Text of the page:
Today, we arrived at MONY tours at 7:55am for an 8:30am departure time.  We didn’t want to take the chance of getting stuck way in the back again for our tour to Chavin de Huantar.  The guides seemed to be having trouble locating the whereabouts of several tourists.  We circled the city several time before leaving with a full busload at 9:30am.  We sat in the right side, front seats.  In retrospect, we would have had better views from the left side at mid-bus.  This was a different bus and the windows were of the types that do not open.  Once again, we made a stop at Ticapampa for a potty call and Mate de Coca (Coca tea).

     We stopped by the local tienda for some snack supplies.  Most stateside Americans would have a total fit if they saw their chicken being handled this way.  There is no refrigeration for these birds; no sneeze shields,  and no sterile nitrogen packaging.  On the upside, they do have cute feet.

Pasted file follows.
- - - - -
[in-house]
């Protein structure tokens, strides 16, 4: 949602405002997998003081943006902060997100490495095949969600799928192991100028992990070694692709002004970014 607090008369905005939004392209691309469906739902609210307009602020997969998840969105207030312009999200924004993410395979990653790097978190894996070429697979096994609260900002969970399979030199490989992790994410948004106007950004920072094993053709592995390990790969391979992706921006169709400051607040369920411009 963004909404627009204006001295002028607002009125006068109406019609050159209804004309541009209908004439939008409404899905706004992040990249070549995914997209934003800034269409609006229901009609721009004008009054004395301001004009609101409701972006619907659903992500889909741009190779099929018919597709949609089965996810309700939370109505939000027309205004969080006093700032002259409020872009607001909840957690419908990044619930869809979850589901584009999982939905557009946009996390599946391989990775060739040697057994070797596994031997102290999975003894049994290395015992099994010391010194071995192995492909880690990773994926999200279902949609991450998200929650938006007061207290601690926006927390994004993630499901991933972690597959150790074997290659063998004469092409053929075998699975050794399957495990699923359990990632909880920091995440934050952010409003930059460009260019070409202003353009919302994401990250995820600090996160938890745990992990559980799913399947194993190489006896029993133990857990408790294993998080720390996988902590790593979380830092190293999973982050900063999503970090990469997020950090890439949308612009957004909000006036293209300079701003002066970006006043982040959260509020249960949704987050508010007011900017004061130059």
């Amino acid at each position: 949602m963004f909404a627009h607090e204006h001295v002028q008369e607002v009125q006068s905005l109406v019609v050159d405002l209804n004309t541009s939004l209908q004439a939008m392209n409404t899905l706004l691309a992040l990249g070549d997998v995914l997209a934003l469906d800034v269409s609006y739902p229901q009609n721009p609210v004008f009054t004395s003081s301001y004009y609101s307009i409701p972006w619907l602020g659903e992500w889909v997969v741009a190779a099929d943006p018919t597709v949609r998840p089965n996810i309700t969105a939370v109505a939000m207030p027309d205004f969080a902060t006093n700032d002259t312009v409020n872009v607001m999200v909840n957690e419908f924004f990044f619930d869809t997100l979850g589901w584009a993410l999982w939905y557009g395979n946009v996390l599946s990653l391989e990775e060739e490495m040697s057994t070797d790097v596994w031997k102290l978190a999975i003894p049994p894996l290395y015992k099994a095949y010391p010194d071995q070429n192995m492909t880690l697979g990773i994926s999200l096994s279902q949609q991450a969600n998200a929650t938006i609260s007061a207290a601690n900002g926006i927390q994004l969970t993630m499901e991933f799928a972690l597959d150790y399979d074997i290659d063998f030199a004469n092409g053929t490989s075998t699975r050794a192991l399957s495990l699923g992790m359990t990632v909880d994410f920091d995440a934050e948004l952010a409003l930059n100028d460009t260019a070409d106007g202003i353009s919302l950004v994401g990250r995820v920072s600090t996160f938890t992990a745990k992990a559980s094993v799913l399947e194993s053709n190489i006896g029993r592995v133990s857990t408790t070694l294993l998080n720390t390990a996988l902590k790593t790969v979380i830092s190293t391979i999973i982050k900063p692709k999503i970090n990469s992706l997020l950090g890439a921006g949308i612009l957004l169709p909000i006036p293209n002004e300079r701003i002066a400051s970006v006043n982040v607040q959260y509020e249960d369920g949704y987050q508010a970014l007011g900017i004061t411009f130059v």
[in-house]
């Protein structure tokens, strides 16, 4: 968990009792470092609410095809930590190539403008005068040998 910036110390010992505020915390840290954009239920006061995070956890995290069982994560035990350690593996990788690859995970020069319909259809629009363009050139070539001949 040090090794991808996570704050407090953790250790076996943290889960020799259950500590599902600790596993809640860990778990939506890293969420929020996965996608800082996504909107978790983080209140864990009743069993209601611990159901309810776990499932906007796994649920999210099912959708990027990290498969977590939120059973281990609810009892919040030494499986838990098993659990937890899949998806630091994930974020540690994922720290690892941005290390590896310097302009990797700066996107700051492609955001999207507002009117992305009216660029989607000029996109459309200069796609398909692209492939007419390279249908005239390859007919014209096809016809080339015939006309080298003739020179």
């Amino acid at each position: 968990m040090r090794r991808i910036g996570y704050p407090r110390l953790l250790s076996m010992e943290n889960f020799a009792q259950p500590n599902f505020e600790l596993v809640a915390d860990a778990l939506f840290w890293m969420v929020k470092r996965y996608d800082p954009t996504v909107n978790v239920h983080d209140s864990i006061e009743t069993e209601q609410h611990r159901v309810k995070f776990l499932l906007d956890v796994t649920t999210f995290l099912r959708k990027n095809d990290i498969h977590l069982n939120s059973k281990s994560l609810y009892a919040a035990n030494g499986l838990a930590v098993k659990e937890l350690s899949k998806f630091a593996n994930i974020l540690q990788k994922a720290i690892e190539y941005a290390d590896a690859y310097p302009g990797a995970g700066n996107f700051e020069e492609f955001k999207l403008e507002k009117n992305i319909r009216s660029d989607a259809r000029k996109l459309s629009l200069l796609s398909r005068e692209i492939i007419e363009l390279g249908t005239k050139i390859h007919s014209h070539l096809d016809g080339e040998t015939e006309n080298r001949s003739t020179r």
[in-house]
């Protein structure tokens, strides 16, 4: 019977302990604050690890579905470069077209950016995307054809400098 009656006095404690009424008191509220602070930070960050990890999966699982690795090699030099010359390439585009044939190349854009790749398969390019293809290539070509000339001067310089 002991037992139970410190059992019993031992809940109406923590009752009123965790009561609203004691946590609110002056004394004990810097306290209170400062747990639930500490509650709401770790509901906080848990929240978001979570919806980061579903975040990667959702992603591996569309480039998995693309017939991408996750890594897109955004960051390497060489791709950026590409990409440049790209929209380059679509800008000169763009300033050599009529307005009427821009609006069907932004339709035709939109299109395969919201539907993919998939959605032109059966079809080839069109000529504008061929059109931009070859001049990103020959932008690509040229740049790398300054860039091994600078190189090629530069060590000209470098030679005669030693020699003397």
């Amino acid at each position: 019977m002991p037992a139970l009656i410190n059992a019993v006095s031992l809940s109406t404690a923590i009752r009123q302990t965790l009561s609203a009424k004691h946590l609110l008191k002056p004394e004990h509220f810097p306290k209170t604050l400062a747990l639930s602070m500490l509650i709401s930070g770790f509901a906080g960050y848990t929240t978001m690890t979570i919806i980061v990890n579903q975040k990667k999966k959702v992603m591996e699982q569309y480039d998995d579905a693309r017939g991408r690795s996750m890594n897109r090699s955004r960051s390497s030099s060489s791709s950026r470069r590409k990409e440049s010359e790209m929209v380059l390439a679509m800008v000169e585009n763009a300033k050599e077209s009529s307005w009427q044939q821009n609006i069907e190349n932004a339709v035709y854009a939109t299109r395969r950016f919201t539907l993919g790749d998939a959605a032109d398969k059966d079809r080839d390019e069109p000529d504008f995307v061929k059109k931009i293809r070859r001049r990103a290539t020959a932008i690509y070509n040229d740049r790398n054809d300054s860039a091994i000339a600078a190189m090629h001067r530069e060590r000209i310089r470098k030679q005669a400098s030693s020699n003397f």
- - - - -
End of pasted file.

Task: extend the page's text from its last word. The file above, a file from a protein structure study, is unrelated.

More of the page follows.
This was the nicest day yet boasting clear blue skies and unlimited visibility of the Cordillera Blanca.


     Is this some kind of surrealistic scene or what?  Kind of like "Llama, Lamba, Ding, Dong."


      It’s a long and winding road along and through the Conchucos Valley that runs parallel to the Callejon de Huaylas.


     The descent into the southern end of the valley at Chavin revealed spectacular scenery and marvelous terracing for mountainous farming.